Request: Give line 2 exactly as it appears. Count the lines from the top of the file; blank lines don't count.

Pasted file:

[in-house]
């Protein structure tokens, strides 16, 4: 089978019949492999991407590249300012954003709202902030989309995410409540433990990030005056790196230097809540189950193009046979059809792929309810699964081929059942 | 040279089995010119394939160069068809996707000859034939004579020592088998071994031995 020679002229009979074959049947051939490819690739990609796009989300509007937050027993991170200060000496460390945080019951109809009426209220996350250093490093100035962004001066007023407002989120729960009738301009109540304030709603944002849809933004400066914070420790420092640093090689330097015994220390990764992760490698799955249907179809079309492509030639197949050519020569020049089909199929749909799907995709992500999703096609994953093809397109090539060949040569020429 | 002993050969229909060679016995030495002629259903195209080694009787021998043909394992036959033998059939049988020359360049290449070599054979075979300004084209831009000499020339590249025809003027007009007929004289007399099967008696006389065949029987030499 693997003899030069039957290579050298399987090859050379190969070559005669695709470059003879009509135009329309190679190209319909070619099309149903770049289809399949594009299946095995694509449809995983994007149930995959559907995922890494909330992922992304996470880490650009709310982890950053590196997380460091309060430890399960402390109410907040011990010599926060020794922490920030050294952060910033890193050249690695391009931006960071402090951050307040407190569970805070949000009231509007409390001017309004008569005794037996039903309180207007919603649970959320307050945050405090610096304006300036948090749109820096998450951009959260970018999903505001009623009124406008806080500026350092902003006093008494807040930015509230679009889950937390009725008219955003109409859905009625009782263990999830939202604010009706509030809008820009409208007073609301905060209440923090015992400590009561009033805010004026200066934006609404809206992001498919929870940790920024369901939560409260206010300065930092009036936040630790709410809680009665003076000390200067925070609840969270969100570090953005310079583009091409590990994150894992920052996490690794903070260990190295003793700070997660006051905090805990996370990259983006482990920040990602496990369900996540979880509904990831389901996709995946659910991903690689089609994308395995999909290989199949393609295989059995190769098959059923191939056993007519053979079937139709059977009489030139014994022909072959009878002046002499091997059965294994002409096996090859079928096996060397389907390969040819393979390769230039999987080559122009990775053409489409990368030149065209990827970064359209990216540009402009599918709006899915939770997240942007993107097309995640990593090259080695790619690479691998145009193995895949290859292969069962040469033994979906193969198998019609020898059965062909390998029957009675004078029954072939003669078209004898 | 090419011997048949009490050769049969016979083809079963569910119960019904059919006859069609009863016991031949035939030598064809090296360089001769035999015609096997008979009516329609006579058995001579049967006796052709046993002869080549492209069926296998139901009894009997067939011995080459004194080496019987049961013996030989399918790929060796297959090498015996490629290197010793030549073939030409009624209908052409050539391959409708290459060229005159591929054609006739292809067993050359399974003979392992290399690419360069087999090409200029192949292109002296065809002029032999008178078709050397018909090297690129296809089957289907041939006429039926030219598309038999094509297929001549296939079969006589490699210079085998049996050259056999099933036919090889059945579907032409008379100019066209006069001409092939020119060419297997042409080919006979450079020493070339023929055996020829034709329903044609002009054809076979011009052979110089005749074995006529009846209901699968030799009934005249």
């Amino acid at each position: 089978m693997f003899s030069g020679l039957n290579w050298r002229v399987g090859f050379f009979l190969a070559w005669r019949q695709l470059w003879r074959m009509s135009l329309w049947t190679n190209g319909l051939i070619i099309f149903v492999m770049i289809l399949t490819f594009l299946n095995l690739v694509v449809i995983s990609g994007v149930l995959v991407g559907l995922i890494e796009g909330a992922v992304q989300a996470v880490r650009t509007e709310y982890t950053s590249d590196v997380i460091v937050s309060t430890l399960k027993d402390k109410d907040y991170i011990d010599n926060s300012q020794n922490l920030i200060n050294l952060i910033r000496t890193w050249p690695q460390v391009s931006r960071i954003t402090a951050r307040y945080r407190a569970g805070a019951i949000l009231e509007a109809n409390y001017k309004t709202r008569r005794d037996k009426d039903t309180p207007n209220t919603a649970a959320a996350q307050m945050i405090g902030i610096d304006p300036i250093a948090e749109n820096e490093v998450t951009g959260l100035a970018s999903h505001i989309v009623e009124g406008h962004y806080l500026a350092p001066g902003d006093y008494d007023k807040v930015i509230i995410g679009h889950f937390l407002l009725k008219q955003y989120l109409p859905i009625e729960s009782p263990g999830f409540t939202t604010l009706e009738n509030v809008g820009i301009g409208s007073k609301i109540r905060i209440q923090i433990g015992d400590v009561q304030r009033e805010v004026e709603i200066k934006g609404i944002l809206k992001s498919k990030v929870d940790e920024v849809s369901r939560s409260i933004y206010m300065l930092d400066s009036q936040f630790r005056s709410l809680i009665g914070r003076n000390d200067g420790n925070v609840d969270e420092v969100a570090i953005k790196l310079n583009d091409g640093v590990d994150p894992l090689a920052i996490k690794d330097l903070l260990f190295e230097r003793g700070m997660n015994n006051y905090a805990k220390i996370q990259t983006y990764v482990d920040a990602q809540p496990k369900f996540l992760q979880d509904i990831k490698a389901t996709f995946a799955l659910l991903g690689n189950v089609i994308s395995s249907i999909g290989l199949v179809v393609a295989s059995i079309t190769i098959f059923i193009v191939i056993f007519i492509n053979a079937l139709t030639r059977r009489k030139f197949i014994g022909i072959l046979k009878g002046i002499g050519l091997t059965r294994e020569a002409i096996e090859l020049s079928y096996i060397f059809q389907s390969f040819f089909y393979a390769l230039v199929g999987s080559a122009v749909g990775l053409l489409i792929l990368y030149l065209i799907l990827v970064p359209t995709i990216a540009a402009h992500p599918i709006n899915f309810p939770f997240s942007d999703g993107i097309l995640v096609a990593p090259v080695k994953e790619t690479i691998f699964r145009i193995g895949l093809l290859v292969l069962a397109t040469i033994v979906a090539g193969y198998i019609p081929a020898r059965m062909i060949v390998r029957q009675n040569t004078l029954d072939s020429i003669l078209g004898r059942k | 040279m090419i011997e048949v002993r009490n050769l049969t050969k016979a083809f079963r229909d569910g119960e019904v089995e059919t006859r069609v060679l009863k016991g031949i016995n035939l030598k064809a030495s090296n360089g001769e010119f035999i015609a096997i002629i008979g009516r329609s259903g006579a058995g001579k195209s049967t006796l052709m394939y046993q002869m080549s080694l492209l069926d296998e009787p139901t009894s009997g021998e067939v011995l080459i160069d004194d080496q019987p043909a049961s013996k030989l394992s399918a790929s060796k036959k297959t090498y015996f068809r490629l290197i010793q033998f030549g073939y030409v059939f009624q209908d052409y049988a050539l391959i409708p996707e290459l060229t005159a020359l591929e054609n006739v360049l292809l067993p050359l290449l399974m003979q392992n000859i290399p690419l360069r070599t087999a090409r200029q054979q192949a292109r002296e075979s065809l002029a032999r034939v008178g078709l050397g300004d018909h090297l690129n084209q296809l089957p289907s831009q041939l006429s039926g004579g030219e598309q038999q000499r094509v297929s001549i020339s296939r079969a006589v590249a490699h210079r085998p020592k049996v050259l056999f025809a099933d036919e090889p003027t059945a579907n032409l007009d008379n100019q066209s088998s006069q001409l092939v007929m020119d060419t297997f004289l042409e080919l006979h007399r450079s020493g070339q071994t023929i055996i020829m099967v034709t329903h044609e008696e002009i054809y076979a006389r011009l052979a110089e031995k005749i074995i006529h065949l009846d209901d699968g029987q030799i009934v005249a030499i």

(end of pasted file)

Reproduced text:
């Protein structure tokens, strides 16, 4: 089978019949492999991407590249300012954003709202902030989309995410409540433990990030005056790196230097809540189950193009046979059809792929309810699964081929059942 | 040279089995010119394939160069068809996707000859034939004579020592088998071994031995 020679002229009979074959049947051939490819690739990609796009989300509007937050027993991170200060000496460390945080019951109809009426209220996350250093490093100035962004001066007023407002989120729960009738301009109540304030709603944002849809933004400066914070420790420092640093090689330097015994220390990764992760490698799955249907179809079309492509030639197949050519020569020049089909199929749909799907995709992500999703096609994953093809397109090539060949040569020429 | 002993050969229909060679016995030495002629259903195209080694009787021998043909394992036959033998059939049988020359360049290449070599054979075979300004084209831009000499020339590249025809003027007009007929004289007399099967008696006389065949029987030499 693997003899030069039957290579050298399987090859050379190969070559005669695709470059003879009509135009329309190679190209319909070619099309149903770049289809399949594009299946095995694509449809995983994007149930995959559907995922890494909330992922992304996470880490650009709310982890950053590196997380460091309060430890399960402390109410907040011990010599926060020794922490920030050294952060910033890193050249690695391009931006960071402090951050307040407190569970805070949000009231509007409390001017309004008569005794037996039903309180207007919603649970959320307050945050405090610096304006300036948090749109820096998450951009959260970018999903505001009623009124406008806080500026350092902003006093008494807040930015509230679009889950937390009725008219955003109409859905009625009782263990999830939202604010009706509030809008820009409208007073609301905060209440923090015992400590009561009033805010004026200066934006609404809206992001498919929870940790920024369901939560409260206010300065930092009036936040630790709410809680009665003076000390200067925070609840969270969100570090953005310079583009091409590990994150894992920052996490690794903070260990190295003793700070997660006051905090805990996370990259983006482990920040990602496990369900996540979880509904990831389901996709995946659910991903690689089609994308395995999909290989199949393609295989059995190769098959059923191939056993007519053979079937139709059977009489030139014994022909072959009878002046002499091997059965294994002409096996090859079928096996060397389907390969040819393979390769230039999987080559122009990775053409489409990368030149065209990827970064359209990216540009402009599918709006899915939770997240942007993107097309995640990593090259080695790619690479691998145009193995895949290859292969069962040469033994979906193969198998019609020898059965062909390998029957009675004078029954072939003669078209004898 | 090419011997048949009490050769049969016979083809079963569910119960019904059919006859069609009863016991031949035939030598064809090296360089001769035999015609096997008979009516329609006579058995001579049967006796052709046993002869080549492209069926296998139901009894009997067939011995080459004194080496019987049961013996030989399918790929060796297959090498015996490629290197010793030549073939030409009624209908052409050539391959409708290459060229005159591929054609006739292809067993050359399974003979392992290399690419360069087999090409200029192949292109002296065809002029032999008178078709050397018909090297690129296809089957289907041939006429039926030219598309038999094509297929001549296939079969006589490699210079085998049996050259056999099933036919090889059945579907032409008379100019066209006069001409092939020119060419297997042409080919006979450079020493070339023929055996020829034709329903044609002009054809076979011009052979110089005749074995006529009846209901699968030799009934005249």